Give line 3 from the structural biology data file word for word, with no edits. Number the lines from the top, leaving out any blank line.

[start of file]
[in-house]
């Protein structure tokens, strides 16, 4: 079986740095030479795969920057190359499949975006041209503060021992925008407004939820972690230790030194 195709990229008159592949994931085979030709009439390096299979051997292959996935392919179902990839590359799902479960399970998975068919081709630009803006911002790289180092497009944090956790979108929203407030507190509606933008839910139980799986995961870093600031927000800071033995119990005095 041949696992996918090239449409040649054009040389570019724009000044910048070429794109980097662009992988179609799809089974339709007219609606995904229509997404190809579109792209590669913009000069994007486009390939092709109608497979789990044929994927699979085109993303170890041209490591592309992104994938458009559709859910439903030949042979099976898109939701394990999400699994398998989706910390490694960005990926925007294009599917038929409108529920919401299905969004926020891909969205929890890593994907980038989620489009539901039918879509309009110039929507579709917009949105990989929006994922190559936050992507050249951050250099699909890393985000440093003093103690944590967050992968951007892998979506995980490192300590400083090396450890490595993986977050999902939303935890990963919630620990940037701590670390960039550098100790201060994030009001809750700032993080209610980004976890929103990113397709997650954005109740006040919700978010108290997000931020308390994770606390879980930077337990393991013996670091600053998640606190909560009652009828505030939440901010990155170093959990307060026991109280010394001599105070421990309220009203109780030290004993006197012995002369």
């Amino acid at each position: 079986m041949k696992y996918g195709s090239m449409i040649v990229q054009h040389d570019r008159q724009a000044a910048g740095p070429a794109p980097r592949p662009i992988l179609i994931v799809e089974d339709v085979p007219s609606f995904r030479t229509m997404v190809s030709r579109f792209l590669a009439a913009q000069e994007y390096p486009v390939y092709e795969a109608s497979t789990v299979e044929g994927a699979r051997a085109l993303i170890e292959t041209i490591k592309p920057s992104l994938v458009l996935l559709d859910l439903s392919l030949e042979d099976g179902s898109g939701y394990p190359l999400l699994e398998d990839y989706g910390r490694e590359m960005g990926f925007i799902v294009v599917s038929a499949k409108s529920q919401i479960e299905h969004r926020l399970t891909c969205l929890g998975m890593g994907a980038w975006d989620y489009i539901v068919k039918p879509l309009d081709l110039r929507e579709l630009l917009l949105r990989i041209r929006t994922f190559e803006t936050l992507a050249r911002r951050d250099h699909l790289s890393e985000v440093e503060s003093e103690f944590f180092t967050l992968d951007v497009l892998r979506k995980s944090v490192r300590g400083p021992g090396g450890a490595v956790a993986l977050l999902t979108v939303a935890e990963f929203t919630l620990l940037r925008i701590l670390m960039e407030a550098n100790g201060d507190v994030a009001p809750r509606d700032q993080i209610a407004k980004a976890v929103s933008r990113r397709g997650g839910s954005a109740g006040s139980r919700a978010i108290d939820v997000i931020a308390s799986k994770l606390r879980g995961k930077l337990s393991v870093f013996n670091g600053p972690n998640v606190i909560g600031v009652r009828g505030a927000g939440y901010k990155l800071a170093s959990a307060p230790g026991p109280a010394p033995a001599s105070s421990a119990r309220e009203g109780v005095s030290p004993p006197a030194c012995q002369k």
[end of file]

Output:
């Amino acid at each position: 079986m041949k696992y996918g195709s090239m449409i040649v990229q054009h040389d570019r008159q724009a000044a910048g740095p070429a794109p980097r592949p662009i992988l179609i994931v799809e089974d339709v085979p007219s609606f995904r030479t229509m997404v190809s030709r579109f792209l590669a009439a913009q000069e994007y390096p486009v390939y092709e795969a109608s497979t789990v299979e044929g994927a699979r051997a085109l993303i170890e292959t041209i490591k592309p920057s992104l994938v458009l996935l559709d859910l439903s392919l030949e042979d099976g179902s898109g939701y394990p190359l999400l699994e398998d990839y989706g910390r490694e590359m960005g990926f925007i799902v294009v599917s038929a499949k409108s529920q919401i479960e299905h969004r926020l399970t891909c969205l929890g998975m890593g994907a980038w975006d989620y489009i539901v068919k039918p879509l309009d081709l110039r929507e579709l630009l917009l949105r990989i041209r929006t994922f190559e803006t936050l992507a050249r911002r951050d250099h699909l790289s890393e985000v440093e503060s003093e103690f944590f180092t967050l992968d951007v497009l892998r979506k995980s944090v490192r300590g400083p021992g090396g450890a490595v956790a993986l977050l999902t979108v939303a935890e990963f929203t919630l620990l940037r925008i701590l670390m960039e407030a550098n100790g201060d507190v994030a009001p809750r509606d700032q993080i209610a407004k980004a976890v929103s933008r990113r397709g997650g839910s954005a109740g006040s139980r919700a978010i108290d939820v997000i931020a308390s799986k994770l606390r879980g995961k930077l337990s393991v870093f013996n670091g600053p972690n998640v606190i909560g600031v009652r009828g505030a927000g939440y901010k990155l800071a170093s959990a307060p230790g026991p109280a010394p033995a001599s105070s421990a119990r309220e009203g109780v005095s030290p004993p006197a030194c012995q002369k």